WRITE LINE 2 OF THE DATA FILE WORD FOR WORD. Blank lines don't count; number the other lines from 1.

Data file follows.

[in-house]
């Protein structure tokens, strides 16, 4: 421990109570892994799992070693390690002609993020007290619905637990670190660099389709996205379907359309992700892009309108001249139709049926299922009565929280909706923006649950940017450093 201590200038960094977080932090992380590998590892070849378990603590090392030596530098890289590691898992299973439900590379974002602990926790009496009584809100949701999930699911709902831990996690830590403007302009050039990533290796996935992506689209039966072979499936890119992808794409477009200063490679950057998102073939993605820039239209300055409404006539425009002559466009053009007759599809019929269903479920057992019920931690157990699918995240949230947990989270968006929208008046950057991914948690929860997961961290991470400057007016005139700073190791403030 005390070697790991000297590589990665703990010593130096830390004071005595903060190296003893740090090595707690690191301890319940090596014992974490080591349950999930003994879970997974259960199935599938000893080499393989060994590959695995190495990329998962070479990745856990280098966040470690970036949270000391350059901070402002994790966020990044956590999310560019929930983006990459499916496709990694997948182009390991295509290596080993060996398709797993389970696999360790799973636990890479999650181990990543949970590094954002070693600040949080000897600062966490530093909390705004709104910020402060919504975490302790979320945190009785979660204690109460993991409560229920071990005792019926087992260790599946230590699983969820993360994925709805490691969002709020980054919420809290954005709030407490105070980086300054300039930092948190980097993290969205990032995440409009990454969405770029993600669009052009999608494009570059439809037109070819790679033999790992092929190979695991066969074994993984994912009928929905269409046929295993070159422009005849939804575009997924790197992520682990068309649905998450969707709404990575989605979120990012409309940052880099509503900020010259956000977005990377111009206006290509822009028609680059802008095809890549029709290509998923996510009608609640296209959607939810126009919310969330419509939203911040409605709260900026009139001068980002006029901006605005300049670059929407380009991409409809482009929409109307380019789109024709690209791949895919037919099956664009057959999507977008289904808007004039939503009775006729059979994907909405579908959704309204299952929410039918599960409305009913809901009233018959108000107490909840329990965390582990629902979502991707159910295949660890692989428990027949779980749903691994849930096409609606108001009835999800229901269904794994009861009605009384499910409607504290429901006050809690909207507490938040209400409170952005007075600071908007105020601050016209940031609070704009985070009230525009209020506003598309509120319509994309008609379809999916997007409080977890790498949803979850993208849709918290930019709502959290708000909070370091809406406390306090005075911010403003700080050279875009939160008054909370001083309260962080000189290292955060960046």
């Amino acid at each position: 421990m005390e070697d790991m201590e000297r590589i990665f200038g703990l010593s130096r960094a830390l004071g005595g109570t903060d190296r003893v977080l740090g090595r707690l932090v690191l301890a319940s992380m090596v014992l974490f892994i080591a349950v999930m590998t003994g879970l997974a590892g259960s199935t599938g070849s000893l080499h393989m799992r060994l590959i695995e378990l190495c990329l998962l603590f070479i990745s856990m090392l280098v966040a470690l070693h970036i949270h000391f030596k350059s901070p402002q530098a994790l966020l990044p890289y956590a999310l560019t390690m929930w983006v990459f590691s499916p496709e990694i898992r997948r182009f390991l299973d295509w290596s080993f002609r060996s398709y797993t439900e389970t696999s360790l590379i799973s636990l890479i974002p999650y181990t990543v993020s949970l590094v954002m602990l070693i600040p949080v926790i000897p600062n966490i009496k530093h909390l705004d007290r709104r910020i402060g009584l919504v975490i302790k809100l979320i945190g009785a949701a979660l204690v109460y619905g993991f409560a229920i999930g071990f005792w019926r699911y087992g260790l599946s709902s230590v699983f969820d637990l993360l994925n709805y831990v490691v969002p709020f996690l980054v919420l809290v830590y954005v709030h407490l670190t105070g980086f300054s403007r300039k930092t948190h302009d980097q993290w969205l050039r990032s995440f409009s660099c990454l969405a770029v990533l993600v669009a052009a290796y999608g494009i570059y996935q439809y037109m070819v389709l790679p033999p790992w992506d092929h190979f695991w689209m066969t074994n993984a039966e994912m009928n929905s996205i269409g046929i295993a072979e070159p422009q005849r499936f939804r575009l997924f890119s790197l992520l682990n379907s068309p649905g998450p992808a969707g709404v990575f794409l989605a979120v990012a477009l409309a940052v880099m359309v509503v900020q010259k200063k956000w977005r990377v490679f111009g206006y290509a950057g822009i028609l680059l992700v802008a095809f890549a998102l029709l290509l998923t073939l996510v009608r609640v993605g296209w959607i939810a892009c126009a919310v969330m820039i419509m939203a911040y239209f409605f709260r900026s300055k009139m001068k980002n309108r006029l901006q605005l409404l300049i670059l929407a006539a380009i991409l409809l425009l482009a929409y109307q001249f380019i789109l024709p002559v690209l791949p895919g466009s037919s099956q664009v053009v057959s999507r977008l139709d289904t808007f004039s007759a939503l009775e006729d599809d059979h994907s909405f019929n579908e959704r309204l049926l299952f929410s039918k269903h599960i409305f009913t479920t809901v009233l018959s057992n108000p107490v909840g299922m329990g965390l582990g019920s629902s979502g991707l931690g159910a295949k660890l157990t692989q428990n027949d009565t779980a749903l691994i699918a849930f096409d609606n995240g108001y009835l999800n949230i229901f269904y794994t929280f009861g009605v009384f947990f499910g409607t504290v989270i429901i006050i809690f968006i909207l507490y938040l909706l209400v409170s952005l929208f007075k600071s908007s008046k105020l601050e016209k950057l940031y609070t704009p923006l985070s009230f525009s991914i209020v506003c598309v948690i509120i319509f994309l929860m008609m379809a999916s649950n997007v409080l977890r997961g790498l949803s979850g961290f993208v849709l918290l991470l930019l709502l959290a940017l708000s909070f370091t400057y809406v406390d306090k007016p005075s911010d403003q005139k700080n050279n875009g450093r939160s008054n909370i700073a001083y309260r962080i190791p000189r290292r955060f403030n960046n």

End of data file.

């Protein structure tokens, strides 16, 4: 421990109570892994799992070693390690002609993020007290619905637990670190660099389709996205379907359309992700892009309108001249139709049926299922009565929280909706923006649950940017450093 201590200038960094977080932090992380590998590892070849378990603590090392030596530098890289590691898992299973439900590379974002602990926790009496009584809100949701999930699911709902831990996690830590403007302009050039990533290796996935992506689209039966072979499936890119992808794409477009200063490679950057998102073939993605820039239209300055409404006539425009002559466009053009007759599809019929269903479920057992019920931690157990699918995240949230947990989270968006929208008046950057991914948690929860997961961290991470400057007016005139700073190791403030 005390070697790991000297590589990665703990010593130096830390004071005595903060190296003893740090090595707690690191301890319940090596014992974490080591349950999930003994879970997974259960199935599938000893080499393989060994590959695995190495990329998962070479990745856990280098966040470690970036949270000391350059901070402002994790966020990044956590999310560019929930983006990459499916496709990694997948182009390991295509290596080993060996398709797993389970696999360790799973636990890479999650181990990543949970590094954002070693600040949080000897600062966490530093909390705004709104910020402060919504975490302790979320945190009785979660204690109460993991409560229920071990005792019926087992260790599946230590699983969820993360994925709805490691969002709020980054919420809290954005709030407490105070980086300054300039930092948190980097993290969205990032995440409009990454969405770029993600669009052009999608494009570059439809037109070819790679033999790992092929190979695991066969074994993984994912009928929905269409046929295993070159422009005849939804575009997924790197992520682990068309649905998450969707709404990575989605979120990012409309940052880099509503900020010259956000977005990377111009206006290509822009028609680059802008095809890549029709290509998923996510009608609640296209959607939810126009919310969330419509939203911040409605709260900026009139001068980002006029901006605005300049670059929407380009991409409809482009929409109307380019789109024709690209791949895919037919099956664009057959999507977008289904808007004039939503009775006729059979994907909405579908959704309204299952929410039918599960409305009913809901009233018959108000107490909840329990965390582990629902979502991707159910295949660890692989428990027949779980749903691994849930096409609606108001009835999800229901269904794994009861009605009384499910409607504290429901006050809690909207507490938040209400409170952005007075600071908007105020601050016209940031609070704009985070009230525009209020506003598309509120319509994309008609379809999916997007409080977890790498949803979850993208849709918290930019709502959290708000909070370091809406406390306090005075911010403003700080050279875009939160008054909370001083309260962080000189290292955060960046």